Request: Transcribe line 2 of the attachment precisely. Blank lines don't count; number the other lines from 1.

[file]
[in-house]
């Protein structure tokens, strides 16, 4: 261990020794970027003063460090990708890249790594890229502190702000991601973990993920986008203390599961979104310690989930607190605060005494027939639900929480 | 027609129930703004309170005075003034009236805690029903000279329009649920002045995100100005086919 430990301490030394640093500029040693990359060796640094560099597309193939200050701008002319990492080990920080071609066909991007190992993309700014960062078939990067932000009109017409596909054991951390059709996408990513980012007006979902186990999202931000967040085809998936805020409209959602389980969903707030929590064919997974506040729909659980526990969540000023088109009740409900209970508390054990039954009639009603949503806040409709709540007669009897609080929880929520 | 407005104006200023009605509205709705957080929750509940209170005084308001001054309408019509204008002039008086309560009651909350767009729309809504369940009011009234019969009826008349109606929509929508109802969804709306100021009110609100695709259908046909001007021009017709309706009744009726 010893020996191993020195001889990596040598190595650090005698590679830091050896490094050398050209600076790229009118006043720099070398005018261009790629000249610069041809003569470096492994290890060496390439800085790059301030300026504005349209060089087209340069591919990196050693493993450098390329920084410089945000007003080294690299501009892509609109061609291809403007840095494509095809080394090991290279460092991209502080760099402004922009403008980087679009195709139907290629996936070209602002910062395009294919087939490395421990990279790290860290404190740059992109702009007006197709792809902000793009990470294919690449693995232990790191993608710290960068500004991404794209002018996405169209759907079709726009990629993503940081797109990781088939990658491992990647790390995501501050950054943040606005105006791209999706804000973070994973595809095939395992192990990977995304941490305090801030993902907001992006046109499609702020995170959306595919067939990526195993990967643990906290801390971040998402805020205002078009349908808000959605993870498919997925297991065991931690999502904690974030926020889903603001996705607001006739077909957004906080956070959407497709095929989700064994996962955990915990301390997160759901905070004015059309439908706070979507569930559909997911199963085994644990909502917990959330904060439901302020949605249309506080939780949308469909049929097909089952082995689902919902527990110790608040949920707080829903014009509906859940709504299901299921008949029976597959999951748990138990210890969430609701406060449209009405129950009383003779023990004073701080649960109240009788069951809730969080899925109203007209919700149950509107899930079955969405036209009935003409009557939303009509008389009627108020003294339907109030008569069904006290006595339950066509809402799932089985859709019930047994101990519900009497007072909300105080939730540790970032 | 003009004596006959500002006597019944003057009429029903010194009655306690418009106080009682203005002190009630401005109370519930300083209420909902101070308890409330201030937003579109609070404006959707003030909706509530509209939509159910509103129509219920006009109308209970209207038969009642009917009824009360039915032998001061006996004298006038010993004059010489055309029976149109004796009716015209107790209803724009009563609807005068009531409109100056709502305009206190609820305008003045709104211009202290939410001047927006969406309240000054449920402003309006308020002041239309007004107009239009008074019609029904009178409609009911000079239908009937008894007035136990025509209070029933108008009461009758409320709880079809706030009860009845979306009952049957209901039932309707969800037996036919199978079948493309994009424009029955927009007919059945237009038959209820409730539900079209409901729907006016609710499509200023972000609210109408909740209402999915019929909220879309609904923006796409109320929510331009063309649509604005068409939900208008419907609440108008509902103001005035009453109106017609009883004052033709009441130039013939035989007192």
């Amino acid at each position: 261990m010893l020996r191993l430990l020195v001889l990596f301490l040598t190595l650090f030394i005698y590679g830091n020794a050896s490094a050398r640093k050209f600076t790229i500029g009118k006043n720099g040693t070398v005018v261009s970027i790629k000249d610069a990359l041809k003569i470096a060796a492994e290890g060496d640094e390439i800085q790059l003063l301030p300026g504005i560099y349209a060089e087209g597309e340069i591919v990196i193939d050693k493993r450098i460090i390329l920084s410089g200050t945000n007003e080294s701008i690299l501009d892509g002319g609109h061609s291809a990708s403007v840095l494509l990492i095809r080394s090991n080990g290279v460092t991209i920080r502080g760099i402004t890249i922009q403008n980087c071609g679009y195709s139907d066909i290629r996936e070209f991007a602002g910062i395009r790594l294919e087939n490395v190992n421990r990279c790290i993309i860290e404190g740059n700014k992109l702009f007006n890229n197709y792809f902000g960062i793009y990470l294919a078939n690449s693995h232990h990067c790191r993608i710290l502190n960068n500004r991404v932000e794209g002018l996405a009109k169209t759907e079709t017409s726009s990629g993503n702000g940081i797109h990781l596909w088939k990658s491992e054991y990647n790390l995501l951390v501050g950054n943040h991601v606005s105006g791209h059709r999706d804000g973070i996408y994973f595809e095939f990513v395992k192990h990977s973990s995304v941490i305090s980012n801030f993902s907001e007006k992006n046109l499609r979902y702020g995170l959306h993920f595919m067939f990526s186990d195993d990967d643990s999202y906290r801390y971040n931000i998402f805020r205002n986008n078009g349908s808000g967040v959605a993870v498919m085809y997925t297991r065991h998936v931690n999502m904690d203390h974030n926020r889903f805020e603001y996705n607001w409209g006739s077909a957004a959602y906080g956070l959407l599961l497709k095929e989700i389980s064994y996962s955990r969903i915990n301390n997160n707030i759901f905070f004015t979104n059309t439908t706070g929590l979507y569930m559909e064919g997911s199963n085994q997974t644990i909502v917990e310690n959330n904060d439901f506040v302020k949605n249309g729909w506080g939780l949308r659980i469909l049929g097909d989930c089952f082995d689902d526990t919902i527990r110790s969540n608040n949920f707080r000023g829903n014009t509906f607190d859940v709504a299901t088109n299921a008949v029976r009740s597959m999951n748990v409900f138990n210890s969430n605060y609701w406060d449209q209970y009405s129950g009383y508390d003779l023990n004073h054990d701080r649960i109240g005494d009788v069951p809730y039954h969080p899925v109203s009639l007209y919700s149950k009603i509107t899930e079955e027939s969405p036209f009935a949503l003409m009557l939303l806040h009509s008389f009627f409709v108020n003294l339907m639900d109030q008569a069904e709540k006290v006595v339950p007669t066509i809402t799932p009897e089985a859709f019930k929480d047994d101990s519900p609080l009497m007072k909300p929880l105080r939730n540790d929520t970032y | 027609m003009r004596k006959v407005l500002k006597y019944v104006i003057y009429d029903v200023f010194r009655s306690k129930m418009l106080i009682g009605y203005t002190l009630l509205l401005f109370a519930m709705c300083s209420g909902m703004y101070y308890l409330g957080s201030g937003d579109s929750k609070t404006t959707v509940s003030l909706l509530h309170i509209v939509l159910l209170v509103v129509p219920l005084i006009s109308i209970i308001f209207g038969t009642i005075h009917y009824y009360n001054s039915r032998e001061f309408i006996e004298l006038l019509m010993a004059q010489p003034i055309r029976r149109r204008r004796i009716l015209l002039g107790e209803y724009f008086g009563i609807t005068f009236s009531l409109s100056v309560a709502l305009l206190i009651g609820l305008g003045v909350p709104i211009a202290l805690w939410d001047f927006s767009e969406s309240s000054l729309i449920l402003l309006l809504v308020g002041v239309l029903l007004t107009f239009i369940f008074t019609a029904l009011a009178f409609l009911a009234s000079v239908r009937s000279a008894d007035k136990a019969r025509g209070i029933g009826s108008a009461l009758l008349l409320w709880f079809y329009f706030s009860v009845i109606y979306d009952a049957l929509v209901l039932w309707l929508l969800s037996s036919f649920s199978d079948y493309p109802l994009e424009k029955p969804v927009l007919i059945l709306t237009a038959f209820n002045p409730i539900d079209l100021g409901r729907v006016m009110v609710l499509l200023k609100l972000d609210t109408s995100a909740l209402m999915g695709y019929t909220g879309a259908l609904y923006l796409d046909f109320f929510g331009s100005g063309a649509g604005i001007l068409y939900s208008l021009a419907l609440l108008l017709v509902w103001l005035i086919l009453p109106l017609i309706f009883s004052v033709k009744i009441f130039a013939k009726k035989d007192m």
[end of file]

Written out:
């Protein structure tokens, strides 16, 4: 261990020794970027003063460090990708890249790594890229502190702000991601973990993920986008203390599961979104310690989930607190605060005494027939639900929480 | 027609129930703004309170005075003034009236805690029903000279329009649920002045995100100005086919 430990301490030394640093500029040693990359060796640094560099597309193939200050701008002319990492080990920080071609066909991007190992993309700014960062078939990067932000009109017409596909054991951390059709996408990513980012007006979902186990999202931000967040085809998936805020409209959602389980969903707030929590064919997974506040729909659980526990969540000023088109009740409900209970508390054990039954009639009603949503806040409709709540007669009897609080929880929520 | 407005104006200023009605509205709705957080929750509940209170005084308001001054309408019509204008002039008086309560009651909350767009729309809504369940009011009234019969009826008349109606929509929508109802969804709306100021009110609100695709259908046909001007021009017709309706009744009726 010893020996191993020195001889990596040598190595650090005698590679830091050896490094050398050209600076790229009118006043720099070398005018261009790629000249610069041809003569470096492994290890060496390439800085790059301030300026504005349209060089087209340069591919990196050693493993450098390329920084410089945000007003080294690299501009892509609109061609291809403007840095494509095809080394090991290279460092991209502080760099402004922009403008980087679009195709139907290629996936070209602002910062395009294919087939490395421990990279790290860290404190740059992109702009007006197709792809902000793009990470294919690449693995232990790191993608710290960068500004991404794209002018996405169209759907079709726009990629993503940081797109990781088939990658491992990647790390995501501050950054943040606005105006791209999706804000973070994973595809095939395992192990990977995304941490305090801030993902907001992006046109499609702020995170959306595919067939990526195993990967643990906290801390971040998402805020205002078009349908808000959605993870498919997925297991065991931690999502904690974030926020889903603001996705607001006739077909957004906080956070959407497709095929989700064994996962955990915990301390997160759901905070004015059309439908706070979507569930559909997911199963085994644990909502917990959330904060439901302020949605249309506080939780949308469909049929097909089952082995689902919902527990110790608040949920707080829903014009509906859940709504299901299921008949029976597959999951748990138990210890969430609701406060449209009405129950009383003779023990004073701080649960109240009788069951809730969080899925109203007209919700149950509107899930079955969405036209009935003409009557939303009509008389009627108020003294339907109030008569069904006290006595339950066509809402799932089985859709019930047994101990519900009497007072909300105080939730540790970032 | 003009004596006959500002006597019944003057009429029903010194009655306690418009106080009682203005002190009630401005109370519930300083209420909902101070308890409330201030937003579109609070404006959707003030909706509530509209939509159910509103129509219920006009109308209970209207038969009642009917009824009360039915032998001061006996004298006038010993004059010489055309029976149109004796009716015209107790209803724009009563609807005068009531409109100056709502305009206190609820305008003045709104211009202290939410001047927006969406309240000054449920402003309006308020002041239309007004107009239009008074019609029904009178409609009911000079239908009937008894007035136990025509209070029933108008009461009758409320709880079809706030009860009845979306009952049957209901039932309707969800037996036919199978079948493309994009424009029955927009007919059945237009038959209820409730539900079209409901729907006016609710499509200023972000609210109408909740209402999915019929909220879309609904923006796409109320929510331009063309649509604005068409939900208008419907609440108008509902103001005035009453109106017609009883004052033709009441130039013939035989007192």